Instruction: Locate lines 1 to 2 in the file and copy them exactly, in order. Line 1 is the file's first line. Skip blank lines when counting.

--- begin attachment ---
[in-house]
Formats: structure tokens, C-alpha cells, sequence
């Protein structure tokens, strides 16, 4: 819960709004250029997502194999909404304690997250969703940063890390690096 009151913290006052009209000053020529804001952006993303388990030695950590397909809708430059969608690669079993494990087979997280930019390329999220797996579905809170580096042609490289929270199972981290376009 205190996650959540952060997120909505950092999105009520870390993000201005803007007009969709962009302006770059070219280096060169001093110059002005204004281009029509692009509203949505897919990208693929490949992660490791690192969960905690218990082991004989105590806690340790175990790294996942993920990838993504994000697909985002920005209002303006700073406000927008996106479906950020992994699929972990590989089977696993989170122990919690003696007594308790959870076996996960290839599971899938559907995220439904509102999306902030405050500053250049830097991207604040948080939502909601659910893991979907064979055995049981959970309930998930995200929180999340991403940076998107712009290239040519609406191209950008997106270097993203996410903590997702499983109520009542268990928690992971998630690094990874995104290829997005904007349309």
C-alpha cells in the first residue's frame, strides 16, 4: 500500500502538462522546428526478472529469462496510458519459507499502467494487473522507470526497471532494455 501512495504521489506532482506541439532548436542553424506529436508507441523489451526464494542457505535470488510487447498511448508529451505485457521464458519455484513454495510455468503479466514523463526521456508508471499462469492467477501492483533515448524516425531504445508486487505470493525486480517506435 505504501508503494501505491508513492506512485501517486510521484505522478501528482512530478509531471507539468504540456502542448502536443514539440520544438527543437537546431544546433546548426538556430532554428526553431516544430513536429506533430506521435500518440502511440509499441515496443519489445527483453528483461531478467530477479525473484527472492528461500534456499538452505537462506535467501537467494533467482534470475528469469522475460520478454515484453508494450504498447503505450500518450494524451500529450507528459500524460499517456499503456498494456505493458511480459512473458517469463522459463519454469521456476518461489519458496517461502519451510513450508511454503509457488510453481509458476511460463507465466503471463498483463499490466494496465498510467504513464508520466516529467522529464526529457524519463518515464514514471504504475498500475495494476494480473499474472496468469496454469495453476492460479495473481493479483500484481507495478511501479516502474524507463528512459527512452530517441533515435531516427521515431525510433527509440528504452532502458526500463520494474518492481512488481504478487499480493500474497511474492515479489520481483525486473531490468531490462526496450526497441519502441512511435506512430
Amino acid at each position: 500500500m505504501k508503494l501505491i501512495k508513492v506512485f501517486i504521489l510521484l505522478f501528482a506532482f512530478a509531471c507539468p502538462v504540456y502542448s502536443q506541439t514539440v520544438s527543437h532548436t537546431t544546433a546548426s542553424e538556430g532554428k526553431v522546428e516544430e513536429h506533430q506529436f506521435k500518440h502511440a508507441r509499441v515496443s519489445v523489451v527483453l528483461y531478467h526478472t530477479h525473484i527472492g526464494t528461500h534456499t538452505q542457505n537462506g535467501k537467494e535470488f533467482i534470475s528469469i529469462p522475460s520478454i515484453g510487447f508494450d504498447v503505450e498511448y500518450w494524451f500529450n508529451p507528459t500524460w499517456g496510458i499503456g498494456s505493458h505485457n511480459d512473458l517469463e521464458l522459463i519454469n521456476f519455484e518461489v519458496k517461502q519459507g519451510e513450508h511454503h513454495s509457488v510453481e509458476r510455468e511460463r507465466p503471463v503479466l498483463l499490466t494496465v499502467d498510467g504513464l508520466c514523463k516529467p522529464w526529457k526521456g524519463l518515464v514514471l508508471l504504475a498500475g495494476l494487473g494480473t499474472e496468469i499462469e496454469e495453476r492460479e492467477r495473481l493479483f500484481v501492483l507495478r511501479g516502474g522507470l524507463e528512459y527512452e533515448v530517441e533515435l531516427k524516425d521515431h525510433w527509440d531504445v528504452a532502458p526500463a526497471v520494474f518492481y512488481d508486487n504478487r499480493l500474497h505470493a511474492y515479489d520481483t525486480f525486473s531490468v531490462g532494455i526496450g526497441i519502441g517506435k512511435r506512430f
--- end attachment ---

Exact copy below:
[in-house]
Formats: structure tokens, C-alpha cells, sequence